Review Summary: a perky old-school industrial classic
The first song on Haus Der Luge (House of the Lie) alternates between spoken word segments by vocalist Blixa Bargeld and harsh, noisy freak-outs. If the simple brilliance of this tracks does not make you smile from ear-to-ear or laugh hysterically, this album is not for you. Einstürzende Neubauten pushes the industrial humor developed by bands like Throbbing Gristle to new creative peaks; taking a genre of music only meant to offend and confuse people into even more ***ed up territories. Yet, the music is surprisingly tragic, strangely moving, and is an experience that can only be called 'artistic'.
Einstürzende Neubauten (Collapsing New-Buildings), is a German industrial band formed in 1980. The band uses custom built instruments that are mainly built out of scrap metal and construction equipment. The band sometimes incorporates traditional instruments, like guitars or drums, but are either altered or played in unconventional ways. Haus Der Luge shows Neubauten embracing more conventional musical styles into the music, but it also shows the band at their most creative and versatile. The second track, Feurio!
, is probably the most surprising piece of music Neubauten had made at this point in their career, because it could be considered by many to be a 'normal' song. The track is basically a late 80's dance tune, but with Neubauten's metal-against-metal flourishes.
Haus Der Luge benefits greatly from being spastic, never allowing the listener to predict what is around the corner. Neubaten's traditional junkyard percussion can be expected, but the band had added many more elements to their music by this time. In its short 35 minute run time, Haus Der Luge gives spoken work pieces, dark post punk tunes, and immense experimental movements, as well as more creativity and originality than most bands could ever hope to achieve. Due to the album's short run time, Einstürzende Neubauten avoids over-indulging, making this album the easiest entry point for those looking to get into this very inaccessible genre.
Like every other Einstürzende Neubauten album, Blixa Bargeld's vocals are the cornerstone of the band sound. Never has a band had a vocalist that fits so well with its persona. Bargeld delivers wild rambling, calm spoken word segments, and mournful shrieks that were praised by Nick Cave as "a sound you would expect to hear from strangled cats or dying children." Lyrically, this album is very strong. Even through a translation filter the lyrics remain unique, visual, and with a witty style of dark humor throughout. Stand out moments include the lyrics in Ein Stuhl in der Holle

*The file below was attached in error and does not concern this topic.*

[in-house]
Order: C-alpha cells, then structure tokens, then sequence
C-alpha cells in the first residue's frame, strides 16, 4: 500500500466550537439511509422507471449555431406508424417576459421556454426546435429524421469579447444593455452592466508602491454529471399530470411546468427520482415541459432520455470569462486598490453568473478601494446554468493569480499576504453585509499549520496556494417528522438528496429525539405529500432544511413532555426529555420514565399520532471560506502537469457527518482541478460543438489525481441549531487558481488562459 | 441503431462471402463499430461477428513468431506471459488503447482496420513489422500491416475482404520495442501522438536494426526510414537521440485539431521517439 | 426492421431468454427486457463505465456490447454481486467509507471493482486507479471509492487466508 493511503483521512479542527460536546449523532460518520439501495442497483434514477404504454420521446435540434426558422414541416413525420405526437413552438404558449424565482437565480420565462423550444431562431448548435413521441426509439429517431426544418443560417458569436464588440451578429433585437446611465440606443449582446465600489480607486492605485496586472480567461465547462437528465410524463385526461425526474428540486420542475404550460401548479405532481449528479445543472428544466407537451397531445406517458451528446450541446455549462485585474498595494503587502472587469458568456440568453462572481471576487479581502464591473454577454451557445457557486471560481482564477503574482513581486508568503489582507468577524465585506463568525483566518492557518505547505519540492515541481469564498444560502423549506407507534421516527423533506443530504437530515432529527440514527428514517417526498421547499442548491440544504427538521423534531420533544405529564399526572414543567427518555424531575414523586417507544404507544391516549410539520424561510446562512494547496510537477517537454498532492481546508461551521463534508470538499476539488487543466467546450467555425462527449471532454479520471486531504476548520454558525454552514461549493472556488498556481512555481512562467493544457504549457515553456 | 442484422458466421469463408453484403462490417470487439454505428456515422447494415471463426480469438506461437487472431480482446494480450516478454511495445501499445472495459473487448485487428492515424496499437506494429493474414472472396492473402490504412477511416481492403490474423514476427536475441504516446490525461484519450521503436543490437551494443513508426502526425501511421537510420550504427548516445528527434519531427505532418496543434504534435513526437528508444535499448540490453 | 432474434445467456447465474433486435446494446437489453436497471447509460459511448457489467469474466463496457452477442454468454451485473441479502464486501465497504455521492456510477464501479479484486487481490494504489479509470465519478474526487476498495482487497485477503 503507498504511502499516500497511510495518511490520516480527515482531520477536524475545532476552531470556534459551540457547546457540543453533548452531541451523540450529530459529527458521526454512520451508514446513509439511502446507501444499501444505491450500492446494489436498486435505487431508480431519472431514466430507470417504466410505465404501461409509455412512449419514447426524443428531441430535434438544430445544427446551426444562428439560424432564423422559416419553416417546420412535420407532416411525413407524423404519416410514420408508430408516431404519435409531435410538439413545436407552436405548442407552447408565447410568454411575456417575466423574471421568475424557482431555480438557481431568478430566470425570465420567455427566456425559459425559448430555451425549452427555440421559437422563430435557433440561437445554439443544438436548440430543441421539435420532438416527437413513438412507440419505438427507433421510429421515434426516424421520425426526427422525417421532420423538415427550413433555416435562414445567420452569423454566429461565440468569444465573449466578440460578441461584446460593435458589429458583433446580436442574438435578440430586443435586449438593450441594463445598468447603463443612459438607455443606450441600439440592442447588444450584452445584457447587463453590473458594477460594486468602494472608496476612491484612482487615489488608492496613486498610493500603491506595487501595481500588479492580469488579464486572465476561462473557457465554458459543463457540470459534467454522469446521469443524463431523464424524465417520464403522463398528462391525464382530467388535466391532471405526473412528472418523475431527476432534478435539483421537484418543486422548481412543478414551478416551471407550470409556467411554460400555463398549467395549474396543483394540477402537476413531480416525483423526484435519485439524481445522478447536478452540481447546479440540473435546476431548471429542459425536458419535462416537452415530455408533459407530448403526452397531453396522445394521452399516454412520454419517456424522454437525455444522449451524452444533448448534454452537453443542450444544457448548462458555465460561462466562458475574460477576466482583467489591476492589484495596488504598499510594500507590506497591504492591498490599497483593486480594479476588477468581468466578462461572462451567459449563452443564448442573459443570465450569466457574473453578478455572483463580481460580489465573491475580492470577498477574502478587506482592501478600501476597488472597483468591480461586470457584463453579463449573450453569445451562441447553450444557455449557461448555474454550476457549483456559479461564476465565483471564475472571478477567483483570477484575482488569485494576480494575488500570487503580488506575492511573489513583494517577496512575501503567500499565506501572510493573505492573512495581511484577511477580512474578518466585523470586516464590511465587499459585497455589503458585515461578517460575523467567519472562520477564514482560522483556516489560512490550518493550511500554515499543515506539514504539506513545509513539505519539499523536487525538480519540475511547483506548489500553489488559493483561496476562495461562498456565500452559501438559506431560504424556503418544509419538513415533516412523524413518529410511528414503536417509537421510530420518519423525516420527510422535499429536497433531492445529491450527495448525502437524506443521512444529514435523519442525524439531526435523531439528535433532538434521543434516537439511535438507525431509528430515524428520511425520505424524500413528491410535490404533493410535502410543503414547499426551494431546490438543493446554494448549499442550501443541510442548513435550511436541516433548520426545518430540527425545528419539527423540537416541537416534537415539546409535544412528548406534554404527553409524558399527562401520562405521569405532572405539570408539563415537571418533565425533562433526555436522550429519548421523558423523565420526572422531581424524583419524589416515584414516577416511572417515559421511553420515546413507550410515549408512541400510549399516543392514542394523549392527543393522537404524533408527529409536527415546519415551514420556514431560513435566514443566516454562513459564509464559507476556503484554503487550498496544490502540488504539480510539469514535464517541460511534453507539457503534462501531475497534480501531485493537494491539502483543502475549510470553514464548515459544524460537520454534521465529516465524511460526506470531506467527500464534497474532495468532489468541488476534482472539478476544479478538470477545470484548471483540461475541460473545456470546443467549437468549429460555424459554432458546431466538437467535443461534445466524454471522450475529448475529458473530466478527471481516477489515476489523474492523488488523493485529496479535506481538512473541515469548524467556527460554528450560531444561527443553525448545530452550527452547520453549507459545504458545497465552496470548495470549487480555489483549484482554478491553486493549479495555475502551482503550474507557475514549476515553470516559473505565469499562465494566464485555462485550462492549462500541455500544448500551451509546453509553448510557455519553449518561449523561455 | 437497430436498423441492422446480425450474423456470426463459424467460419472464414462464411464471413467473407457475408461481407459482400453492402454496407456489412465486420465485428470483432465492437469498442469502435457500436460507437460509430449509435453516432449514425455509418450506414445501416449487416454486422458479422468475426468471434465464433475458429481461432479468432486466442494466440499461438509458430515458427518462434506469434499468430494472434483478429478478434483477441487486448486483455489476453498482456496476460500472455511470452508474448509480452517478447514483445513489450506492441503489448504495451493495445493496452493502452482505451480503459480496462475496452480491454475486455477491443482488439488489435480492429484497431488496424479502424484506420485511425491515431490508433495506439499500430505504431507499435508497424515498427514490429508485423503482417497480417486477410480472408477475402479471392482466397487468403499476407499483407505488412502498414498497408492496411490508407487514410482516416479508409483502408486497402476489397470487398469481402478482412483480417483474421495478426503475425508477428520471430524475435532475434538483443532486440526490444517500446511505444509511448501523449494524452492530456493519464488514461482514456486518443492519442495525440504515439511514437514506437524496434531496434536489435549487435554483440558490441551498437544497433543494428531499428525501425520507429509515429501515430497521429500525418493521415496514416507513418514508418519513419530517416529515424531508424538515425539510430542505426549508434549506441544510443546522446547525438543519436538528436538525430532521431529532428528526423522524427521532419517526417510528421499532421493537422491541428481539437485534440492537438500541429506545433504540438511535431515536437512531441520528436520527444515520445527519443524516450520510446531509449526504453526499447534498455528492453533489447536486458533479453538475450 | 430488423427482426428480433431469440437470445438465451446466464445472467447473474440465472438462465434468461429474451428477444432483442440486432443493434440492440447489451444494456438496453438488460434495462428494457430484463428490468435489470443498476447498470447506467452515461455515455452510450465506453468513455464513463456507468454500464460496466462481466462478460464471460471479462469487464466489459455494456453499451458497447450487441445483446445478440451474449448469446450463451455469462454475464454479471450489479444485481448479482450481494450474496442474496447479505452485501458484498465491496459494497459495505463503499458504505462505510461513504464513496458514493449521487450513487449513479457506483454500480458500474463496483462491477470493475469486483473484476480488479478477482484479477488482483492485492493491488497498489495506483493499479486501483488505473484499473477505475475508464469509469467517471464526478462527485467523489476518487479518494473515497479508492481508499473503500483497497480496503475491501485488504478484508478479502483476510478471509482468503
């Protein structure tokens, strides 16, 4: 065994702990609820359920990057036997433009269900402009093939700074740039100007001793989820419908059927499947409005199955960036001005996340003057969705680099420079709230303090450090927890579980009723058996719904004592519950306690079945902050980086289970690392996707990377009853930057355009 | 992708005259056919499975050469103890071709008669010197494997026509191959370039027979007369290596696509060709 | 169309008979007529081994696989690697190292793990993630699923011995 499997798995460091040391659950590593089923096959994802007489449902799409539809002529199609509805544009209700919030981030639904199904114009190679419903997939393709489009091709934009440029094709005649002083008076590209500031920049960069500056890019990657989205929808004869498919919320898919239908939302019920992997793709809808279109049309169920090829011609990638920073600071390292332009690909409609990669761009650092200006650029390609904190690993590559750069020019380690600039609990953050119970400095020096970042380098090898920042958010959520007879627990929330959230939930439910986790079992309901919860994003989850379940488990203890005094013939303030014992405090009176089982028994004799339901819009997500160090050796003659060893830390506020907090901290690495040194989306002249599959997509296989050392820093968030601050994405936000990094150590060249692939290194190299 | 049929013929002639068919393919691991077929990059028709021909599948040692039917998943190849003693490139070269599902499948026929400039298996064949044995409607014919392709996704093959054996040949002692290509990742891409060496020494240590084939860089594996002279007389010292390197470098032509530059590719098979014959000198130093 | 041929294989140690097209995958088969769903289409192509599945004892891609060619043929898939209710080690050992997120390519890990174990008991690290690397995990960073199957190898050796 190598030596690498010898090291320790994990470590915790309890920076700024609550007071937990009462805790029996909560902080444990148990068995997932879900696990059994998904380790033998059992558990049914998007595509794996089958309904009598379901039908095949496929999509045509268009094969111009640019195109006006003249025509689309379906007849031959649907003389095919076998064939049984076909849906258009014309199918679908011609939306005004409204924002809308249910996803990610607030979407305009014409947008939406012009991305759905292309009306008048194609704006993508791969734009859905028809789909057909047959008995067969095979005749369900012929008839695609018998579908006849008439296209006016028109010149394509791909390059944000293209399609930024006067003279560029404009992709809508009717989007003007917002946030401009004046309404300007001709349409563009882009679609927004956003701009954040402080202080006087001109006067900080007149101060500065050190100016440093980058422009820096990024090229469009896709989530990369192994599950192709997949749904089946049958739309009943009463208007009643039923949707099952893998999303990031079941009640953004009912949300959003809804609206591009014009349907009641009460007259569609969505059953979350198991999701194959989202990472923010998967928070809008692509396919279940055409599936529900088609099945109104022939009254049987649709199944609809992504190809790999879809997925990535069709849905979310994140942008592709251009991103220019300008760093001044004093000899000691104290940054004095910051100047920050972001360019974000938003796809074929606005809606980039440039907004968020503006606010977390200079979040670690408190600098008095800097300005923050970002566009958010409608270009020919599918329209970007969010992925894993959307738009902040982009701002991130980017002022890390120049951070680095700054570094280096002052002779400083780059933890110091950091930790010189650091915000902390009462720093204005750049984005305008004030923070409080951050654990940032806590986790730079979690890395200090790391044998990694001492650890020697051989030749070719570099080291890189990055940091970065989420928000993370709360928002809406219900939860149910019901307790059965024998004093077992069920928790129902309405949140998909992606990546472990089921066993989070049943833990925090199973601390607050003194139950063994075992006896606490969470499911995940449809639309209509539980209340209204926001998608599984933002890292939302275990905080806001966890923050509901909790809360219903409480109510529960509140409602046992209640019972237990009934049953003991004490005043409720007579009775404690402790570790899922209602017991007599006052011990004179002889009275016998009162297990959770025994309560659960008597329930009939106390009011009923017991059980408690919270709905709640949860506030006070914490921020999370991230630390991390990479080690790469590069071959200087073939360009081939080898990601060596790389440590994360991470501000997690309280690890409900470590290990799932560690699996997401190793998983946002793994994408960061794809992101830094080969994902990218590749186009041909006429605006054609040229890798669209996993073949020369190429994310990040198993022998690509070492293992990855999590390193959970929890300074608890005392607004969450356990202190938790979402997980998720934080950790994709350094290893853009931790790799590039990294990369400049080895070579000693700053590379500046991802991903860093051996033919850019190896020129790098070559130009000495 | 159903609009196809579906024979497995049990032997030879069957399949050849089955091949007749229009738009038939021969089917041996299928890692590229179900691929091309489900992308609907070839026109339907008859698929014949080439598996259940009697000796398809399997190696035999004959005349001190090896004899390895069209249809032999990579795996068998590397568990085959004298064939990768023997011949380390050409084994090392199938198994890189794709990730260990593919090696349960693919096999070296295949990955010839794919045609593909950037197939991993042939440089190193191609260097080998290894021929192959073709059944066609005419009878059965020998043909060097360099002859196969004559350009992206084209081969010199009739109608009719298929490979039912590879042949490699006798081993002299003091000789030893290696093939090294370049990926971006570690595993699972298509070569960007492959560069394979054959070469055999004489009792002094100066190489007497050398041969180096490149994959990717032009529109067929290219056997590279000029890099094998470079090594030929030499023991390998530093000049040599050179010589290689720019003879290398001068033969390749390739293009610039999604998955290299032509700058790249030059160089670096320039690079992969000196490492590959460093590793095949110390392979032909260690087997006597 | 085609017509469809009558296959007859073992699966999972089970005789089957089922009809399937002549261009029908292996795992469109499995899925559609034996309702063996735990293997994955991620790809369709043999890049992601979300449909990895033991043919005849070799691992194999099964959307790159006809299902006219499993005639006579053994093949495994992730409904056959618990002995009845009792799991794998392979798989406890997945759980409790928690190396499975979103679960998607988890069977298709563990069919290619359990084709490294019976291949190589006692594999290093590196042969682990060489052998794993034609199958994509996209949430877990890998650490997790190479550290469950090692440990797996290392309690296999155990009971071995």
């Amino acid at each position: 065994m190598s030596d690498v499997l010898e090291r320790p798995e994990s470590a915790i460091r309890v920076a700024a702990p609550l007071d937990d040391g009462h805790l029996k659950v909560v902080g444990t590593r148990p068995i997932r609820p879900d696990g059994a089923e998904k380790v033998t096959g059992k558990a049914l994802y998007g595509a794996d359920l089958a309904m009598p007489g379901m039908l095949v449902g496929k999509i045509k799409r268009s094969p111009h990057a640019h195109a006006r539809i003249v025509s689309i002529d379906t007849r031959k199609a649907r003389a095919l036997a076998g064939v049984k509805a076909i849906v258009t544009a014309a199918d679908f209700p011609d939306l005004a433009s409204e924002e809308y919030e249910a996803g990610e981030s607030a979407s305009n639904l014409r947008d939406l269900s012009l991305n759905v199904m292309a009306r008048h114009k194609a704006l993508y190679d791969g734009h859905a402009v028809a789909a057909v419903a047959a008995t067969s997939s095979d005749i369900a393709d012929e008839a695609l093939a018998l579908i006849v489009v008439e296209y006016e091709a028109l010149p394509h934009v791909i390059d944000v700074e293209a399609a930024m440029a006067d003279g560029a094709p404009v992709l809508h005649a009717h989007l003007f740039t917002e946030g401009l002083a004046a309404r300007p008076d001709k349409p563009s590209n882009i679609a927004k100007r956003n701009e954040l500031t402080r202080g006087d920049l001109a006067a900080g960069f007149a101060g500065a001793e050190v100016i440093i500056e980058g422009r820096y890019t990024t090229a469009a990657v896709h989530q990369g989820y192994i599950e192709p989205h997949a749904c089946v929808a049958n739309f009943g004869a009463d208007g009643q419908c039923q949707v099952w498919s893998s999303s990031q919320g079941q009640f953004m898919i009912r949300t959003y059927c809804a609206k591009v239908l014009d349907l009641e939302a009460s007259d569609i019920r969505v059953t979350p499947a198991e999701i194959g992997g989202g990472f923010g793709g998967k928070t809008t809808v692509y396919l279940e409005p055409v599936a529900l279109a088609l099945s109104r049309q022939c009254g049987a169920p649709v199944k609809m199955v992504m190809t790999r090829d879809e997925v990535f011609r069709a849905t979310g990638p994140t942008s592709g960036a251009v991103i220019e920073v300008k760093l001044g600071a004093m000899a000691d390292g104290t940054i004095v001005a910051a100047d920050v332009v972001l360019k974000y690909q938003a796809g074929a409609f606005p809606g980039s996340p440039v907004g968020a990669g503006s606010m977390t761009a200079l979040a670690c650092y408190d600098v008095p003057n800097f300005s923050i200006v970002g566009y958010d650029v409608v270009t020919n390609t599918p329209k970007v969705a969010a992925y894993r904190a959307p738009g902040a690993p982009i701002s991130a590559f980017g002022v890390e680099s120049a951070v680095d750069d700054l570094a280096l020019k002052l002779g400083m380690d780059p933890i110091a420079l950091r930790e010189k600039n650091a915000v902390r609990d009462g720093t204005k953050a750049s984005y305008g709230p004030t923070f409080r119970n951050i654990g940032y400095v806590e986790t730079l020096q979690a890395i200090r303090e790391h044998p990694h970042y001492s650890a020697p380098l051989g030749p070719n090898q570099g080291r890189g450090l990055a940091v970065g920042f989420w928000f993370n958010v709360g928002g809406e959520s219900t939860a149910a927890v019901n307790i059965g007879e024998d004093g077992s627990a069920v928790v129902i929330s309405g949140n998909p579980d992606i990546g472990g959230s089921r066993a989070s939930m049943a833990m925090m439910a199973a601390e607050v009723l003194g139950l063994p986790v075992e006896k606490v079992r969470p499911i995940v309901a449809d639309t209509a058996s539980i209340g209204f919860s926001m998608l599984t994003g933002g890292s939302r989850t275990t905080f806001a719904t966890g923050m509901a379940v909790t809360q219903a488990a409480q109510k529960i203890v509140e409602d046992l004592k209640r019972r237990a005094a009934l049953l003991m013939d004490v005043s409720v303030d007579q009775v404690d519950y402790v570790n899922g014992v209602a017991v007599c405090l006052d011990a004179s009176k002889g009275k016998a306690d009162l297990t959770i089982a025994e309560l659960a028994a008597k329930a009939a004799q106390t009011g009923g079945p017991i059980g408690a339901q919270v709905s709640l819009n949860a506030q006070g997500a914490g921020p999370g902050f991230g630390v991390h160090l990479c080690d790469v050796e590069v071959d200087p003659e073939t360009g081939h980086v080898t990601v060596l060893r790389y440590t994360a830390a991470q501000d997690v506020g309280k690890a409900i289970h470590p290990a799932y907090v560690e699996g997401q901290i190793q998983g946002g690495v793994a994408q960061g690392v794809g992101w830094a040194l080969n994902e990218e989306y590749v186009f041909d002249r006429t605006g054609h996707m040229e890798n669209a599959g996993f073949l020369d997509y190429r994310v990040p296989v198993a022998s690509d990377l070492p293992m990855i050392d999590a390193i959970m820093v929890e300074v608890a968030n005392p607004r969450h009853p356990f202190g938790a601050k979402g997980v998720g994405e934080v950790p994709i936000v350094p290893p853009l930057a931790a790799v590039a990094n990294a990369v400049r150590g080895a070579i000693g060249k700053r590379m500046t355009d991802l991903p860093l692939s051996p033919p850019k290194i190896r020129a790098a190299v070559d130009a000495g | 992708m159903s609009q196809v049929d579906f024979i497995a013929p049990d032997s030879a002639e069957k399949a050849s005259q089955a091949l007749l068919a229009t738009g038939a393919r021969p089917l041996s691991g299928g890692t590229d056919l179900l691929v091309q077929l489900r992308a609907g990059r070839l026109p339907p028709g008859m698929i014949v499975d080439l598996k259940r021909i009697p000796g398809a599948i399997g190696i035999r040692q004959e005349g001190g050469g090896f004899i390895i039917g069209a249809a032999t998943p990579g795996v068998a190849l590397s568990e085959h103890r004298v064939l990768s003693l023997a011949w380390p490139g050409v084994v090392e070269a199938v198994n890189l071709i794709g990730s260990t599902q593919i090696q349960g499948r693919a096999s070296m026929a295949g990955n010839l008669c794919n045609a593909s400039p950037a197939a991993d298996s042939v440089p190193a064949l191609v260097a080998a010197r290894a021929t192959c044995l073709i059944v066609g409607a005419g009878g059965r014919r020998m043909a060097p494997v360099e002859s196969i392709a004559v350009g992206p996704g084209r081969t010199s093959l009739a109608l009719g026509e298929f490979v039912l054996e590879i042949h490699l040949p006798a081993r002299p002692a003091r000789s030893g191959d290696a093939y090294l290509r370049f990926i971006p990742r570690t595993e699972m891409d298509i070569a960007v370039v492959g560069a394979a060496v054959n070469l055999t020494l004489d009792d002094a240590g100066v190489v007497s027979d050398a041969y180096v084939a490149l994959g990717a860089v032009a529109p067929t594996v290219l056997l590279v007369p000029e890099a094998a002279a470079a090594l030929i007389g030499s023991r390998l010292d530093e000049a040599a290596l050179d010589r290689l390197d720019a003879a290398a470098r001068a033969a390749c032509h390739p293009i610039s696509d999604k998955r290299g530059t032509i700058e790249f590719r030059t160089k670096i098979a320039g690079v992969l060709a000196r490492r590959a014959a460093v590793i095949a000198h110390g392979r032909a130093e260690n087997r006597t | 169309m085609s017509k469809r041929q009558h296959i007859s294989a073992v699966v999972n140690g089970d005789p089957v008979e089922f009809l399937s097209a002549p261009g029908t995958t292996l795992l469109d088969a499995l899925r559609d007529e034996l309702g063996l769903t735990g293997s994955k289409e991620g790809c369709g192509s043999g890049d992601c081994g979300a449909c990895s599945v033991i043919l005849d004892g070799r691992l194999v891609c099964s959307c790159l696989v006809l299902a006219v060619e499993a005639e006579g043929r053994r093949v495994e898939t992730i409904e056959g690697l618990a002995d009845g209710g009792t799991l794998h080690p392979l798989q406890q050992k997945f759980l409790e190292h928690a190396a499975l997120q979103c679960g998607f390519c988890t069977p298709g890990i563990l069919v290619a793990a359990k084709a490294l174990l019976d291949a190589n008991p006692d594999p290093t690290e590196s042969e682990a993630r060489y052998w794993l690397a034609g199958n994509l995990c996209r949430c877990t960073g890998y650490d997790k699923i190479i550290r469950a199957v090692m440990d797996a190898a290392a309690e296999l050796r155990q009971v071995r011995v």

that are done in style of a drunken folk song and the title track that elegantly describes a series of insane patients like exhibits at a museum.
The massive, multipart, Fiat Lux
deserves mention as it shows how easily Einstürzende Neubauten can transform noise into something enthralling and memorable. The song starts out in ballad-like fashion with the sounds of flies buzzing, but soon collapses into brilliant ambience. The second movement has out-of-tune guitar chords and humming over samples of rioting and speeches. The track's arrangement is simple, but it is effective at getting under the listener's skin. This movement is one most successful uses of noise in Neubauten's career and crashes directly into the radically different, percussion heavy movements of Maifestspiele and Hirnlogo.
Considering the album's cover and the fact that it is composed with mostly junk yard equipment, Haus Der Luge is enjoyed best with a bit of humor. However, Einstürzende Neubauten maintains such a high level of attention to detail in their compositions that they become so much more than just a novelty act. Einstürzende Neubauten shows that creativity should be the main driving force in music and do so by never repeating or copying a style. Yes, this is industrial music, it can still be used to offend the general public; but for us that are initiated, this is high art.